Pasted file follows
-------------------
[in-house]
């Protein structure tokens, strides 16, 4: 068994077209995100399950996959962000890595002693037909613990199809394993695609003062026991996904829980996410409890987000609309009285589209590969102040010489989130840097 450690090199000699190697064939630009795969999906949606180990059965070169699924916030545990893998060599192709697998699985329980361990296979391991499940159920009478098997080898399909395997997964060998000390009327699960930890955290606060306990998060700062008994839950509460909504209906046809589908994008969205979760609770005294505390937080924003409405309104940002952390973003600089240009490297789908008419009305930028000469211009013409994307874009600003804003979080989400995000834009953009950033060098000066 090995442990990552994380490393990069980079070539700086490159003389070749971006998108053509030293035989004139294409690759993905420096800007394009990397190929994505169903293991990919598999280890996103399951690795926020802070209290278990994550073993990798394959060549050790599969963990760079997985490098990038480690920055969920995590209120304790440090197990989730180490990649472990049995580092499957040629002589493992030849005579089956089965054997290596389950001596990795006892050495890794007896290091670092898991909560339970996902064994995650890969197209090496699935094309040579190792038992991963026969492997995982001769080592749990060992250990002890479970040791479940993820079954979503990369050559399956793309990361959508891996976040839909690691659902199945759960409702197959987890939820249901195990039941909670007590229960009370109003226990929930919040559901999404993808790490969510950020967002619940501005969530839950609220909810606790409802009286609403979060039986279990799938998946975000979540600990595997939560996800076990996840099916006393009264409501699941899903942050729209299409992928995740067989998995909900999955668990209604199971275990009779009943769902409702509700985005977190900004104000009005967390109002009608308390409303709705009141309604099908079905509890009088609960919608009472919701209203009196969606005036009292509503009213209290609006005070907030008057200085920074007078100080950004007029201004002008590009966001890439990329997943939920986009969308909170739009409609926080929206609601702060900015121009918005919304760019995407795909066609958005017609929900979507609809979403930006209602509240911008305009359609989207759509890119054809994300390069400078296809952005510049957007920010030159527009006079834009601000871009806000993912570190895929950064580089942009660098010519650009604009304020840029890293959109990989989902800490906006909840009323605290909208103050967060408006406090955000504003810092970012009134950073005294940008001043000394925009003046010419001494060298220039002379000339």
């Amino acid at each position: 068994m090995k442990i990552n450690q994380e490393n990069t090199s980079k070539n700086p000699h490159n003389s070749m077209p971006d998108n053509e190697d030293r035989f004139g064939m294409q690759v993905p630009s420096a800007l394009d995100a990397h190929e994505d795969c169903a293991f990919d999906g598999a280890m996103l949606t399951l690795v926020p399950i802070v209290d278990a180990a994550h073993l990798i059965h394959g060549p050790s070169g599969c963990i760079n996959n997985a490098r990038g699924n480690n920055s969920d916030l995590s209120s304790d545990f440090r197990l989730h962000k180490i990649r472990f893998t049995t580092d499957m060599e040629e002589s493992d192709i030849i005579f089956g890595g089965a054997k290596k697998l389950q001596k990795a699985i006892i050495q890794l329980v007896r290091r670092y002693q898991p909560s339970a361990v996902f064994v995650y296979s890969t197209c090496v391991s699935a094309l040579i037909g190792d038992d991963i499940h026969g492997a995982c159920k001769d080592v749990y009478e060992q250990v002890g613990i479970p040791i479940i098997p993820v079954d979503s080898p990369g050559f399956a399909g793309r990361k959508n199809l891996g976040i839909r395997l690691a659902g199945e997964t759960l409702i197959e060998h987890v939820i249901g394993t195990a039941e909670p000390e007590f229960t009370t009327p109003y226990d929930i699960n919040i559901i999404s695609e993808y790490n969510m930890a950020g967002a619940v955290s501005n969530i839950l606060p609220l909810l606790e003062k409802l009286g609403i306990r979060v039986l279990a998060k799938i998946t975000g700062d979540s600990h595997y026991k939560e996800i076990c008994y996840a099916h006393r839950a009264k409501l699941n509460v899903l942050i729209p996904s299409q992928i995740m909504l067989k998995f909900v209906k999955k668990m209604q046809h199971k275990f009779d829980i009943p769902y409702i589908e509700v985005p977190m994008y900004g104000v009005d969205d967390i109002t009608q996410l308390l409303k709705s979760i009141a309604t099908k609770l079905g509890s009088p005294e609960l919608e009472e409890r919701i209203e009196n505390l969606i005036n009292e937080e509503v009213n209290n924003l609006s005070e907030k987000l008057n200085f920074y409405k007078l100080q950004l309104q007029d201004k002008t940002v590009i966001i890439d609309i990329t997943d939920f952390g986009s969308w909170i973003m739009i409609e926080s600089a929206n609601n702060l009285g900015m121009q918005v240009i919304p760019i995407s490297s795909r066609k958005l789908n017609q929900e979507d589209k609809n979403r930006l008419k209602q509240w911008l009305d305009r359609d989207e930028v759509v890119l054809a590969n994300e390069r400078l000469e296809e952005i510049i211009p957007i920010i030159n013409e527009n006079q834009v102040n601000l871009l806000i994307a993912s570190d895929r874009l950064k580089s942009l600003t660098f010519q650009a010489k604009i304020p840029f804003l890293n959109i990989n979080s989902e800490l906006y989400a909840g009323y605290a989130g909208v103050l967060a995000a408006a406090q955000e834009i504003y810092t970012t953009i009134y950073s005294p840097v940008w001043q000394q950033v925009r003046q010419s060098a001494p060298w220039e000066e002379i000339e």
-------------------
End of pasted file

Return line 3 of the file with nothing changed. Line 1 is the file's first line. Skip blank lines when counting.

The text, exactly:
């Amino acid at each position: 068994m090995k442990i990552n450690q994380e490393n990069t090199s980079k070539n700086p000699h490159n003389s070749m077209p971006d998108n053509e190697d030293r035989f004139g064939m294409q690759v993905p630009s420096a800007l394009d995100a990397h190929e994505d795969c169903a293991f990919d999906g598999a280890m996103l949606t399951l690795v926020p399950i802070v209290d278990a180990a994550h073993l990798i059965h394959g060549p050790s070169g599969c963990i760079n996959n997985a490098r990038g699924n480690n920055s969920d916030l995590s209120s304790d545990f440090r197990l989730h962000k180490i990649r472990f893998t049995t580092d499957m060599e040629e002589s493992d192709i030849i005579f089956g890595g089965a054997k290596k697998l389950q001596k990795a699985i006892i050495q890794l329980v007896r290091r670092y002693q898991p909560s339970a361990v996902f064994v995650y296979s890969t197209c090496v391991s699935a094309l040579i037909g190792d038992d991963i499940h026969g492997a995982c159920k001769d080592v749990y009478e060992q250990v002890g613990i479970p040791i479940i098997p993820v079954d979503s080898p990369g050559f399956a399909g793309r990361k959508n199809l891996g976040i839909r395997l690691a659902g199945e997964t759960l409702i197959e060998h987890v939820i249901g394993t195990a039941e909670p000390e007590f229960t009370t009327p109003y226990d929930i699960n919040i559901i999404s695609e993808y790490n969510m930890a950020g967002a619940v955290s501005n969530i839950l606060p609220l909810l606790e003062k409802l009286g609403i306990r979060v039986l279990a998060k799938i998946t975000g700062d979540s600990h595997y026991k939560e996800i076990c008994y996840a099916h006393r839950a009264k409501l699941n509460v899903l942050i729209p996904s299409q992928i995740m909504l067989k998995f909900v209906k999955k668990m209604q046809h199971k275990f009779d829980i009943p769902y409702i589908e509700v985005p977190m994008y900004g104000v009005d969205d967390i109002t009608q996410l308390l409303k709705s979760i009141a309604t099908k609770l079905g509890s009088p005294e609960l919608e009472e409890r919701i209203e009196n505390l969606i005036n009292e937080e509503v009213n209290n924003l609006s005070e907030k987000l008057n200085f920074y409405k007078l100080q950004l309104q007029d201004k002008t940002v590009i966001i890439d609309i990329t997943d939920f952390g986009s969308w909170i973003m739009i409609e926080s600089a929206n609601n702060l009285g900015m121009q918005v240009i919304p760019i995407s490297s795909r066609k958005l789908n017609q929900e979507d589209k609809n979403r930006l008419k209602q509240w911008l009305d305009r359609d989207e930028v759509v890119l054809a590969n994300e390069r400078l000469e296809e952005i510049i211009p957007i920010i030159n013409e527009n006079q834009v102040n601000l871009l806000i994307a993912s570190d895929r874009l950064k580089s942009l600003t660098f010519q650009a010489k604009i304020p840029f804003l890293n959109i990989n979080s989902e800490l906006y989400a909840g009323y605290a989130g909208v103050l967060a995000a408006a406090q955000e834009i504003y810092t970012t953009i009134y950073s005294p840097v940008w001043q000394q950033v925009r003046q010419s060098a001494p060298w220039e000066e002379i000339e």